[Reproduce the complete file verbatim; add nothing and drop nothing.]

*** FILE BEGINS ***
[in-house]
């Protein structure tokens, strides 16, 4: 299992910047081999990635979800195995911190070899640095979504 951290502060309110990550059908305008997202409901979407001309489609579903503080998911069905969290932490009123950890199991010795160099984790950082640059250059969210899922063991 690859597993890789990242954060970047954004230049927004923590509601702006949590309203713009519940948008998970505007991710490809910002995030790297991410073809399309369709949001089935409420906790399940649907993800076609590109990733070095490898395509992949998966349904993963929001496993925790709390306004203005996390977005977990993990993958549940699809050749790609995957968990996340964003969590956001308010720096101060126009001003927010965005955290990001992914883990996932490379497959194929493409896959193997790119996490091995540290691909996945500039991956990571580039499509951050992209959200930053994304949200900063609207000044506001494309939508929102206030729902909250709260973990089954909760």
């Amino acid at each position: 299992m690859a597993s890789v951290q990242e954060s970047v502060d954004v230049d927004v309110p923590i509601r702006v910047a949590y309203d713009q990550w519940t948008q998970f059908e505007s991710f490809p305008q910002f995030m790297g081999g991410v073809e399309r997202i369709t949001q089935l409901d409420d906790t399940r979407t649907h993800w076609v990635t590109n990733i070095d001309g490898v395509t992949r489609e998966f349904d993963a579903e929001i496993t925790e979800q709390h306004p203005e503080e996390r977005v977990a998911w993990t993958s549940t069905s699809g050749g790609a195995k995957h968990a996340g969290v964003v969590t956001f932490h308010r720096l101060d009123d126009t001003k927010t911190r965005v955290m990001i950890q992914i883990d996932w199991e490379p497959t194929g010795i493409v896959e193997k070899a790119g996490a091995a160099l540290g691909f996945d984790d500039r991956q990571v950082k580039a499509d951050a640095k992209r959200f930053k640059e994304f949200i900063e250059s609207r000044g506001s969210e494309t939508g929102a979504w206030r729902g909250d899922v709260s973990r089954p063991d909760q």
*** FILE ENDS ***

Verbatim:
[in-house]
């Protein structure tokens, strides 16, 4: 299992910047081999990635979800195995911190070899640095979504 951290502060309110990550059908305008997202409901979407001309489609579903503080998911069905969290932490009123950890199991010795160099984790950082640059250059969210899922063991 690859597993890789990242954060970047954004230049927004923590509601702006949590309203713009519940948008998970505007991710490809910002995030790297991410073809399309369709949001089935409420906790399940649907993800076609590109990733070095490898395509992949998966349904993963929001496993925790709390306004203005996390977005977990993990993958549940699809050749790609995957968990996340964003969590956001308010720096101060126009001003927010965005955290990001992914883990996932490379497959194929493409896959193997790119996490091995540290691909996945500039991956990571580039499509951050992209959200930053994304949200900063609207000044506001494309939508929102206030729902909250709260973990089954909760």
């Amino acid at each position: 299992m690859a597993s890789v951290q990242e954060s970047v502060d954004v230049d927004v309110p923590i509601r702006v910047a949590y309203d713009q990550w519940t948008q998970f059908e505007s991710f490809p305008q910002f995030m790297g081999g991410v073809e399309r997202i369709t949001q089935l409901d409420d906790t399940r979407t649907h993800w076609v990635t590109n990733i070095d001309g490898v395509t992949r489609e998966f349904d993963a579903e929001i496993t925790e979800q709390h306004p203005e503080e996390r977005v977990a998911w993990t993958s549940t069905s699809g050749g790609a195995k995957h968990a996340g969290v964003v969590t956001f932490h308010r720096l101060d009123d126009t001003k927010t911190r965005v955290m990001i950890q992914i883990d996932w199991e490379p497959t194929g010795i493409v896959e193997k070899a790119g996490a091995a160099l540290g691909f996945d984790d500039r991956q990571v950082k580039a499509d951050a640095k992209r959200f930053k640059e994304f949200i900063e250059s609207r000044g506001s969210e494309t939508g929102a979504w206030r729902g909250d899922v709260s973990r089954p063991d909760q």